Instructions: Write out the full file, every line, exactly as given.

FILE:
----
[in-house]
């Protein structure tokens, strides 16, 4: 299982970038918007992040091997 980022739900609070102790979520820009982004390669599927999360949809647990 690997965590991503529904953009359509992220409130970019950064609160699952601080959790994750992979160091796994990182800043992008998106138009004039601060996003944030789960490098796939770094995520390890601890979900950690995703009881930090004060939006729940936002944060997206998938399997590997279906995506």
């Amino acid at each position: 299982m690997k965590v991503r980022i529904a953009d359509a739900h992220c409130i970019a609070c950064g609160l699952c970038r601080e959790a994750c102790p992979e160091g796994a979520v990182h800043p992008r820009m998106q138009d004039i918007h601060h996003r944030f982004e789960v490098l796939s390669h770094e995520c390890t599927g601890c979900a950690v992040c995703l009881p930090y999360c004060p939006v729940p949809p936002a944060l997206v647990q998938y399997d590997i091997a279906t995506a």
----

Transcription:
[in-house]
């Protein structure tokens, strides 16, 4: 299982970038918007992040091997 980022739900609070102790979520820009982004390669599927999360949809647990 690997965590991503529904953009359509992220409130970019950064609160699952601080959790994750992979160091796994990182800043992008998106138009004039601060996003944030789960490098796939770094995520390890601890979900950690995703009881930090004060939006729940936002944060997206998938399997590997279906995506």
């Amino acid at each position: 299982m690997k965590v991503r980022i529904a953009d359509a739900h992220c409130i970019a609070c950064g609160l699952c970038r601080e959790a994750c102790p992979e160091g796994a979520v990182h800043p992008r820009m998106q138009d004039i918007h601060h996003r944030f982004e789960v490098l796939s390669h770094e995520c390890t599927g601890c979900a950690v992040c995703l009881p930090y999360c004060p939006v729940p949809p936002a944060l997206v647990q998938y399997d590997i091997a279906t995506a």